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Discussion Starter · #1 ·
I'll be buying a 42" Panasonic plasma TV (soon!), and I'm considering the Denon DVD 1600. I'm fairly sure that this player (like the Panasonic RP56) is unable to scale.


Therefore, I'm worried that the Panny plasma might lock into widescreen mode when fed a 480p signal, which would be bad when watching non-anamorphic DVD's.


Do any 42" Panny owners use either of these DVD players? If so, any problems?


Thanks in advance for your input,


TMG
 

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Don't know about the Denon, but I use a RP56. In progressive mode you have 'full' or 'zoom'. In progressive mode 2.35:1 still does not fill the screen (vertically). But in interlace mode you have all the AR functions. The 'just' mode works great to fill the screen, even in interlaced mode.


Bruce


PS. I thought the RP56 was being replaced with RP60-61, better check those details out.
 

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Brucer,


Thanks for the quick response, but I'm not sure that you answered the question.


2.35:1 will never fill the screen, regardless of aspect ratio control. I think the question was whether the display has an option to *not* anamorphically compress 480P signals if the image is non-anamorphic.


Kit
 

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I have the Panny RP-91 DVD player and now that I have the Panny plasma

I really appreciate the scaling features the RP-91. I have quite a few DVDs that have been helped, or outright saved by the RP-91 scaling.

(for instance, on my non-anamorphic wide screen DVD of Young Frankenstein, in 480p I'd have to watch it either distorted, or zoomed with obvious loss of resolution. The RP-91 scales the 16:9 picture beautifully to fill my screen, with no distortion.


I believe the reduced aspect ratio functions in 480p are not unique to the Panny screen. As I understand it, this is fairly typical for 16:9 screens when fed a progressive signal. (True? False?).


Rich.
 

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Rich,


I take it from your response that the display does indeed lock into full when fed 480P. Thanks for clarifying this. In the end, it's not a big deal.


Thanks.


Kit
 

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No, it does not lock into full when feed a 480p- You are allowed two choices, either ZOOM or FULL.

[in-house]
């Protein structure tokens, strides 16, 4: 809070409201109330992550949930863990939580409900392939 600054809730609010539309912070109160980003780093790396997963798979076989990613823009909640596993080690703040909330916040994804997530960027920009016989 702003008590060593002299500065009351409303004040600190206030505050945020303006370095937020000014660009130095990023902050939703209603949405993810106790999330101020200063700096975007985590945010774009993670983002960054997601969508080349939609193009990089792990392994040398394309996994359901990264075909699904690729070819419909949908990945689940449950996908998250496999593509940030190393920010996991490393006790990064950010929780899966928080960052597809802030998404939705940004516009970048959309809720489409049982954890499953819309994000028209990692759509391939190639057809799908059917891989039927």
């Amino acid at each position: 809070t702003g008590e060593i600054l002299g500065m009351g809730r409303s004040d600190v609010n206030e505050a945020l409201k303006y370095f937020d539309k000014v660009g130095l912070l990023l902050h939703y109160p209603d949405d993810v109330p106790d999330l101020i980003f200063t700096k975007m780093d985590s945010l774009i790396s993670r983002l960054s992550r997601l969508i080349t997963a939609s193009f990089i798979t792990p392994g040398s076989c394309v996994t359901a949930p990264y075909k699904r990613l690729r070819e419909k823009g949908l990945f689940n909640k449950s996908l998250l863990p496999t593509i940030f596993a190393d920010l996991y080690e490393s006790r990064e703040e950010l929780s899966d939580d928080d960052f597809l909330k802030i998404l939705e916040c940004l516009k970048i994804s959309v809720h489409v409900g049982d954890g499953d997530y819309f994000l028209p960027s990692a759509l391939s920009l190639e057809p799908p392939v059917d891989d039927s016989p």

Dave
 

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I am not sure I can fully answer your question, but I do have a Panny 42" and a Denon 1600 (my choice due to its video processor). :) I have them connected using component cables.


First of all, no, it does not lock. My Panny was manufactured in April 2002 and I don't think I've tried a S-Video connection, so I am not sure if the "lock" problem still exists on mine. The thing about 1600 is that it's louder than the Panny. :) At first, I thought the buzzing noise was coming from the Panny, but it turns out it's coming from the 1600.


Although the signal doesn't "lock," the Denon 1600 does not have a "zoom" feature. You can select "4:3 pan&scan", "4:3 letterbox" or "16:9 wide screen" for the display on the 1600 (I have it set to "16:9 wide screen"), and that's it.


Panny's zoom modes are "Normal", "Zoom", "Full" and "Just". The mode didn't quite work as I imagined initially. "Normal" will always show the picture as 4:3, regardless of the 1600's setting, with black/gray sidebars. "Zoom" will fill up the sidebars, but will cut off top and bottom, of what was showing in "Normal". "Full" will "stretch horizontally" of what was showing in "Normal". "Just" will do this wide-angle lens-ish effect to fill up the display from what was showing in "Normal".


As you can see, the "Normal" (4:3 or what Panny seems to assume for the input signal) is the base for all other modes.


My only gripe is since "Zoom" was based on "Normal" always, I couldn't zoom into 2.35:1 materials to fill up the screen. The best I could do was "Full" in this case with black/gray horizontal bars. For some reason (maybe that's the definition but...), the Panny seems to assume that the input signal is always 4:3. If there is an option to change this, I haven't found it.


Other than that, the combo seems to work fine. I was actually used to my old Toshiba interlaced DVD player's display (bit rates and remaining time) and control (had 3-level zooms), but I am getting used to it. :) I haven't really compared it with other competitive progressive players, but the picture looks great (although I don't have everyone's favorite demo material, "Fifth Element").


Hong.


EDIT: Come to think of it... the problem I described above might be due to the encoded material itself... I've been watching some old ones these days... As Dave mentions, sometimes the options were less (two?), but sometimes (that is, some other DVDs), all four were available.
 
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